Page Title

Opportunities for Feedlot Pen Surface Improvements

Body

06/22/20

Poor pen conditions due to early snowfall and rainy weather last fall plagued cattle feeders in the much of North Dakota. Muddy conditions have been shown to decrease intake, gain and feed efficiency resulting in increased cost of gain. While the use of bedding is a well-accepted way to mitigate these affects, the need to clean pens and rebuild and pack pen surfaces to re-establish proper drainage is necessary for optimizing long-term efficiency.

The majority of feedlot pens are soil based with mounds created to provide dry areas for bedding.  However, in recent years, more feedlot operations in the Northern Plains have been looking at alternative pen surface materials to decrease the annual expenses associated with hauling fill (clay or gravel) back into pens to maintain grade and allow for proper drainage.  Hard surfaces including fly ash, concrete, and a newer product known as roller compacted concrete, which is being used in a number of feedlots in western Canada, allow for longer lasting pen surface conditions. These hard surfaces also come with an increased cost.

Beyond advantages to pen surface maintenance and depending on wastewater holding capacity and permitting regulations in your given state, utilization of solid surfaces, including concrete, may allow for greater stocking density of feedlot pens.  As an example, by moving from an unpaved open lot (2-4% slope) to a paved surface with the same slope, stocking rate increases dramatically as space requirements decrease from 600ft2 to 55ft2 for feedlot cattle (Table 1). Producers should also consider other management practices, as well as bunk space, as part of their decision process.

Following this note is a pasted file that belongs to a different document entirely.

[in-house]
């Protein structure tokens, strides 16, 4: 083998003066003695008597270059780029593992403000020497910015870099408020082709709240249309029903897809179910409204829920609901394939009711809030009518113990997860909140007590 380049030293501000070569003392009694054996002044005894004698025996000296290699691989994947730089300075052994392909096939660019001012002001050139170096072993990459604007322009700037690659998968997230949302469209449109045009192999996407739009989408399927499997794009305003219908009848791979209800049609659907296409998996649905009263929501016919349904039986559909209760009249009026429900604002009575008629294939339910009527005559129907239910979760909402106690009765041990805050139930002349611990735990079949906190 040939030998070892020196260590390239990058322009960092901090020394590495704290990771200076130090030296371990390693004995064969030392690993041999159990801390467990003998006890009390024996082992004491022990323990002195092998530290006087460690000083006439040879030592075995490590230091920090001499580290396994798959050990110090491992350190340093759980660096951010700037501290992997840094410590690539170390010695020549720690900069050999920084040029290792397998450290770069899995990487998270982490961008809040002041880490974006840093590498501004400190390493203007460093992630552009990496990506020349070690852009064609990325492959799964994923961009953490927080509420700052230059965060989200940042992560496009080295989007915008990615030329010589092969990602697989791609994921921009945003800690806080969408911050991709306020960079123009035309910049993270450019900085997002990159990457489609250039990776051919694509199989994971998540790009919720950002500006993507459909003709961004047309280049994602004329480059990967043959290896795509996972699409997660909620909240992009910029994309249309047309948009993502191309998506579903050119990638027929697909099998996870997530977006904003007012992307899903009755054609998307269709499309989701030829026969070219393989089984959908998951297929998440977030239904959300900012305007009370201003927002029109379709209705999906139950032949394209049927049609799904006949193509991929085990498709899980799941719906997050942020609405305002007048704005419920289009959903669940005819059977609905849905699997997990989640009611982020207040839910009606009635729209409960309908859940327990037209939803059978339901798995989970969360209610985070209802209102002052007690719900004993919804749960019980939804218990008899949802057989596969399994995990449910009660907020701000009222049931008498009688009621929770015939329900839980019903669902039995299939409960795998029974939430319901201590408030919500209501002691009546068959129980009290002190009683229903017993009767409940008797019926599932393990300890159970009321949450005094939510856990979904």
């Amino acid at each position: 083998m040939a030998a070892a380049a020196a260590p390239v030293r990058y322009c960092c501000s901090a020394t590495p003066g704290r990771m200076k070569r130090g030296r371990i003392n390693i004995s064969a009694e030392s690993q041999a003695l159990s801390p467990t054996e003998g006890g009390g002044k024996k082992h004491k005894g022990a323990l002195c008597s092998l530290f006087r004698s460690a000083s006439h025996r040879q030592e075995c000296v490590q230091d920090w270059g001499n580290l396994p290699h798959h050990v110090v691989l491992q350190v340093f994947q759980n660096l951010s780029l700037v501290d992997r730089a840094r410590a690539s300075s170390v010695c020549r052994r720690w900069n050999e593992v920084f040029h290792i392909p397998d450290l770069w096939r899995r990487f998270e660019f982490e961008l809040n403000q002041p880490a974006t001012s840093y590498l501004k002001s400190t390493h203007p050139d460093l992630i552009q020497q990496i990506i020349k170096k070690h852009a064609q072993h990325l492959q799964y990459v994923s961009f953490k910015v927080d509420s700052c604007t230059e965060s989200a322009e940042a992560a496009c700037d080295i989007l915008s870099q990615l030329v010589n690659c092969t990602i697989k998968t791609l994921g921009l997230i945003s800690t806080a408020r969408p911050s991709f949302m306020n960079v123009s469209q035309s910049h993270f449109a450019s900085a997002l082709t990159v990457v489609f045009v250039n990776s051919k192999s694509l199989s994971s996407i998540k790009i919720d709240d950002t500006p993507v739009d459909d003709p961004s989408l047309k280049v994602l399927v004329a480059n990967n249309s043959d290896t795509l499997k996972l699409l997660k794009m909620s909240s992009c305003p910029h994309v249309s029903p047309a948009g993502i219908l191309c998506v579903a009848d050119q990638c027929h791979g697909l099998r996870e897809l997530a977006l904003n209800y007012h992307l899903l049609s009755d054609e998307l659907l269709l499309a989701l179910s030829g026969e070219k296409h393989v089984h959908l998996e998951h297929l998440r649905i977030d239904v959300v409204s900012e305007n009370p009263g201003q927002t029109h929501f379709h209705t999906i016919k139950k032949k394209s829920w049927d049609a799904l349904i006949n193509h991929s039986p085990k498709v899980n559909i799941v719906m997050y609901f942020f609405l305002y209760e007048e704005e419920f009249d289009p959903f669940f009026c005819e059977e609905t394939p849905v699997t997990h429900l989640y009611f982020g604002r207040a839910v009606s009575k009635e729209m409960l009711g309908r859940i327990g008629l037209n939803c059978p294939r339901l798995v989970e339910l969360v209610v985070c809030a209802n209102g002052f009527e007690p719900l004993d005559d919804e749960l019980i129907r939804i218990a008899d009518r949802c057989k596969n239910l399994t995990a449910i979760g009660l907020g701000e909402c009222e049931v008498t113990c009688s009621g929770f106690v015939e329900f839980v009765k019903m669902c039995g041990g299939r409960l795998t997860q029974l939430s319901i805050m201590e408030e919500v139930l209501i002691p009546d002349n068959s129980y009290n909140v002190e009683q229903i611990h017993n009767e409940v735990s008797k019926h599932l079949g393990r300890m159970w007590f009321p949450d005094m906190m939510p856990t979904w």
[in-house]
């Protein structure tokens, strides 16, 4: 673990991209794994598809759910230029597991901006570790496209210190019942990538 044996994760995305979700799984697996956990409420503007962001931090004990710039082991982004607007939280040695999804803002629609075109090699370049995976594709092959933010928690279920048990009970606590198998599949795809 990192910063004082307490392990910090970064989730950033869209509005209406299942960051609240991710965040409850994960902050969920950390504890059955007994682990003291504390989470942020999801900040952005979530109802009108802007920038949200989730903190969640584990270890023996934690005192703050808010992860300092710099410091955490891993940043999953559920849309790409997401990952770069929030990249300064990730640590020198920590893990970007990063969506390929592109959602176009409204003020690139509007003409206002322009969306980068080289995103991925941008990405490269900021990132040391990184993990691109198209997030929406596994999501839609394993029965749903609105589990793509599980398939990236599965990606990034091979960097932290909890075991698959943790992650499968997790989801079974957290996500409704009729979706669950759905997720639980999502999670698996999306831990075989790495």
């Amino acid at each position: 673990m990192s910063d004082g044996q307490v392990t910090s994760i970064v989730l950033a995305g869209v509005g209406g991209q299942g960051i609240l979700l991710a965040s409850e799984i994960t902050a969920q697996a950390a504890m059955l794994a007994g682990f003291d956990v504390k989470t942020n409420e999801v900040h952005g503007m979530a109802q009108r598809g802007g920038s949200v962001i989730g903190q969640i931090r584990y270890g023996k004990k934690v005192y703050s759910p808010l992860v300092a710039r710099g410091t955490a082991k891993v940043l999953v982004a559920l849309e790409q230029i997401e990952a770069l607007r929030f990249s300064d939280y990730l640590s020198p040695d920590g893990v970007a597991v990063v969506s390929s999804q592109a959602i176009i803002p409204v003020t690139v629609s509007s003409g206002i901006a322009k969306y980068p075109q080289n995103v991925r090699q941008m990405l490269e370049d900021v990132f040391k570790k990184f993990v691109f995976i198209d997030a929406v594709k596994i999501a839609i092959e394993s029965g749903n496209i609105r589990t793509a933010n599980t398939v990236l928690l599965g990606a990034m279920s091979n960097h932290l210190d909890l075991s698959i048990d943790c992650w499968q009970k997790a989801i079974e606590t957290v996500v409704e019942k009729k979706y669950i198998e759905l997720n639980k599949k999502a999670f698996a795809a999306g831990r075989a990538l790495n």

table-1

Table 1. Pen and bunk space recommendations for beef cattle.

As I conclude this Center Points, I would like to share some improvements we are making at the NDSU CREC livestock unit. Like many operations, we were struggling with the recurring costs associated with feedlot pen maintenance. Fly ash was placed in our pens in the late 90’s, but this material has deteriorated over time. We have moved forward with the process of concreting a portion of our feedlot pens. This will provide advantages in the long-term growth of our research program. For those of you wishing to see the new renovations please call 701-652-2951 or stop at the main office. We’ll get you checked in and have someone show you around. I wish you a productive summer.

NDSU Carrington Research Extension Center

Concrete curing in a feedlot pen at the NDSU Carrington Research Extension Center.

Bryan Neville, Ph.D.
Bryan.Neville@ndsu.edu
Animal Scientist